The pay of executives at equity firms that own care homes is 13 times higher than the wages of the care home workers they employ, new research has revealed.
A report from the University of Surrey and analysts Trinava Consulting – entitled Held to Ransom – found that the average salary has rocketed by more than 100% in five years for top executives at some of the largest care home owners including Barchester, HC-One, Care UK, Avery Healthcare, and Signature Senior Living.
Renumeration packages for the highest-paid bosses at these firms have increased on average from £146,100 to £296,600 between 2015 and 2020. This compares with an increase from £15,400 to £22,200 for staff at the homes they run.
More than one in nine (12%) care beds in the UK are now in the hands of investment firms, including private equity, hedge funds, and real-estate investment trusts.
Overall, the report authors say their findings paint a picture of a care sector that is deeply unfair in terms of who benefits from its ‘financialisation … and who pays the price’.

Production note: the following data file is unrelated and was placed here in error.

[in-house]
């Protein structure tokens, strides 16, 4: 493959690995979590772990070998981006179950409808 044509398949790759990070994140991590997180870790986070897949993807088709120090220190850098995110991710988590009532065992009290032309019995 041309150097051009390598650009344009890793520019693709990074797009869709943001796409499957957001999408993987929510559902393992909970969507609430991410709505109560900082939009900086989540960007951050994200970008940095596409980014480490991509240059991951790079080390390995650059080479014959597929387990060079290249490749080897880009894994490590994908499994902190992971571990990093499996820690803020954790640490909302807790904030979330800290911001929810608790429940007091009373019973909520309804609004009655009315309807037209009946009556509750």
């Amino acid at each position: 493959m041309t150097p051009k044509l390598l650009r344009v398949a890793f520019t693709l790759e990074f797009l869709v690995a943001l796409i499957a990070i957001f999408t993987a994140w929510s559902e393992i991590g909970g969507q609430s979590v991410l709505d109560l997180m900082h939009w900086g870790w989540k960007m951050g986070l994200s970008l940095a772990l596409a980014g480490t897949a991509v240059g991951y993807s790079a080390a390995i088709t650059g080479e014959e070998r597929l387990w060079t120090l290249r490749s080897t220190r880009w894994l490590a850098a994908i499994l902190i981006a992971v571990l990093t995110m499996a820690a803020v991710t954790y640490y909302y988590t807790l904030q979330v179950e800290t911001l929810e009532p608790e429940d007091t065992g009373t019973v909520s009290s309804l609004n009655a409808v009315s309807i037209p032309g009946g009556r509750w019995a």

Christine Corlet Walker from the University of Surrey said: ‘Care workers told us investment firms are using extreme strategies to cut staffing and care costs. They are holding the sector to ransom, with appalling consequences.’
Vivek Kotecha from Trinava Consulting commented: ‘Residents and staff are feeling the pinch from cost control measures across the sector. Yet investment firms have managed to widen the gulf between their directors’ pay and care staff wages.’
As well as the pay difference between the owners and the care workers, the report also reveals chronic and deliberate understaffing of homes, rationing of medical supplies and food, and the falsifying of paperwork to cover up mismanagement.
The union Unison say the massive pay rises are the result of greed, not market competition, and called for urgent reform of the crisis-hit care sector.
Unison general secretary Christina McAnea said: ‘These findings are shocking and unacceptable. These firms are paid to provide efficient and quality care, but instead residents are being short-changed and staff mistreated.
‘It's costing families a lot to have their loved ones looked after. People will rightly expect that money to go on the best care. Not to fund huge profits and mega salaries for care home bosses.
‘The Government must bring in reforms urgently to address the role of these companies and their unacceptable and profiteering behaviour.’